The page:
Friday, October 24, 2014

Now That's a Littoral Combat Ship

I have never believed that the Littoral Combat Ship (LCS) has any business fighting in the littorals where shore-based artillery, helicopters, aircraft, and small boats could overwhelm the expensive ship. Now we are getting vessels we can afford to lose in combat in littorals.

Our Navy could buy nearly 50 of these boats:

The 85-foot long MK VI accommodates a 10-person crew and up to eight additional passengers. It can sprint in excess of 35 knots and is equipped with a covered fly bridge, reconfigurable main deck cabin and shock mitigating seating that offers greater comfort in high sea states.

This says that the vessel is potentially well-armed:

She is bristling with weaponry, including a pair of remotely operated and stabilized 25mm chain guns and six crewed 50 caliber machine guns in her primary configuration.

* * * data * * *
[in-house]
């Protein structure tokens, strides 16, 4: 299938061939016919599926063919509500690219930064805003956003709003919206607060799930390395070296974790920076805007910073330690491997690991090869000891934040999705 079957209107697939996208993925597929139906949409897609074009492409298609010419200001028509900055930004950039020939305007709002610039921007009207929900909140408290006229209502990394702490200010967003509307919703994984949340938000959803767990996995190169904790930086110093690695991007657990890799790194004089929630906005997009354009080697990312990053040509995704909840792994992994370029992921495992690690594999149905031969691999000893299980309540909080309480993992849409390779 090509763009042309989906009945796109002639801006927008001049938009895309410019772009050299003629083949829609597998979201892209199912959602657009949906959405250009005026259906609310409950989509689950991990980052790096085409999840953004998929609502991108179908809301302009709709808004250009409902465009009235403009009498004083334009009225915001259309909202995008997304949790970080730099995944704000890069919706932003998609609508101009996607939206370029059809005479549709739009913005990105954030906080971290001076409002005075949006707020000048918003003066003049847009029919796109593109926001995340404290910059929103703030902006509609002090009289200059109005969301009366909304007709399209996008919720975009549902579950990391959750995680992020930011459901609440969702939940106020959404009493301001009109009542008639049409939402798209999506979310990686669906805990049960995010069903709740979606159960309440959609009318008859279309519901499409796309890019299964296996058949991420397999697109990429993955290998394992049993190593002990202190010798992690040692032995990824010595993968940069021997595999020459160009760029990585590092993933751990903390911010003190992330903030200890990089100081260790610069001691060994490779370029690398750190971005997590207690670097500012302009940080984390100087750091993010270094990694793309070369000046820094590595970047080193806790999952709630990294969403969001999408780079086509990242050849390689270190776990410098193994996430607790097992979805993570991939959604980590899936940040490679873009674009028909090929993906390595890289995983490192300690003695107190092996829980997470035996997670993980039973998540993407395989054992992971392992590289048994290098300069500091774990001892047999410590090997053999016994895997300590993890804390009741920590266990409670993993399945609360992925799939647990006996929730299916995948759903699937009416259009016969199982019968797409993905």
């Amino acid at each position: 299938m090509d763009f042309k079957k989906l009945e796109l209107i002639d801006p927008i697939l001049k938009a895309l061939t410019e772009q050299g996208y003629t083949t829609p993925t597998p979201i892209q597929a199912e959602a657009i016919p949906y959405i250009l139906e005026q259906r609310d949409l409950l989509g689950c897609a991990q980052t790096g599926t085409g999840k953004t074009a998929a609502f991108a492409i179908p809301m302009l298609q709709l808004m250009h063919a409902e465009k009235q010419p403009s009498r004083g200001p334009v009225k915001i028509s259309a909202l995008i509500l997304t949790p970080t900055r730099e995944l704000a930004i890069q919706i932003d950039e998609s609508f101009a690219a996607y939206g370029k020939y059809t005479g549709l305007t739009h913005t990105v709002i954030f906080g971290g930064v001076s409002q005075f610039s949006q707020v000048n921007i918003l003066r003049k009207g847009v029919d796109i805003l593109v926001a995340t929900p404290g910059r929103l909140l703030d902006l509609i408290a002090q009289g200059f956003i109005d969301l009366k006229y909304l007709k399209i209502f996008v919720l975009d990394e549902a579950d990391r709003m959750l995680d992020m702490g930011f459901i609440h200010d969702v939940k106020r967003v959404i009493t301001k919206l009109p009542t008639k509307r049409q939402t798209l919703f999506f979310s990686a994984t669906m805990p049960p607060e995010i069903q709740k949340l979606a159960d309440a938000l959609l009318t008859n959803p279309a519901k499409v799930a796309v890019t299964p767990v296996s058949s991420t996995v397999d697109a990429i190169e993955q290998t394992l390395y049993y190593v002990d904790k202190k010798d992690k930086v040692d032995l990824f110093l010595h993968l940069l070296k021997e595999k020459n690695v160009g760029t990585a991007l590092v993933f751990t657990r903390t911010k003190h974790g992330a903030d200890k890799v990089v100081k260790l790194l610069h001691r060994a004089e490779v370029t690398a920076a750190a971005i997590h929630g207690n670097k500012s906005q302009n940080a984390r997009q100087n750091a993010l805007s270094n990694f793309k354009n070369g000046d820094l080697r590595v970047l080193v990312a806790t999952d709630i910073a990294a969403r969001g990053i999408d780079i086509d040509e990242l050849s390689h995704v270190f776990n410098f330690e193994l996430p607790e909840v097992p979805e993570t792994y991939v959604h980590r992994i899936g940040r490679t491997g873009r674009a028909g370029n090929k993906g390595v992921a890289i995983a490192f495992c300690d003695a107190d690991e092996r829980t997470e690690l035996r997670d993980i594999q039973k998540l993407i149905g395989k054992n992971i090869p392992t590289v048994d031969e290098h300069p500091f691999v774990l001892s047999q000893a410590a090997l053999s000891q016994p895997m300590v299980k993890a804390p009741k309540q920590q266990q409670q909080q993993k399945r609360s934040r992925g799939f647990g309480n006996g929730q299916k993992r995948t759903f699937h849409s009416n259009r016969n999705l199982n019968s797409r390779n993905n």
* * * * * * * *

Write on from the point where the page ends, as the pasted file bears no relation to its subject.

Seeing as the Mark VI was built to be armed depending on the mission, other weapons such as mini guns, grenade launchers and smaller caliber machine guns can also be installed. Guided missiles, such as the Griffin or Spike, are planned for the Mark VI in the near future as well.

Hand-held air defense missiles could be carried, too, I'll note. And should be for Persian Gulf missions.

The idea of fighting in the Persian Gulf with ships even as small as the LCS--let alone putting large destroyers or even carriers there--has always seemed like madness.

The Cyclone-class patrol vessels we are putting in the Gulf should be the largest thing we put in there until the Iranian threat is greatly reduced. Okay, this is okay, too.

And minesweepers and barges, of course.

If we want anything larger, try a Modularized Auxiliary Cruiser, eh?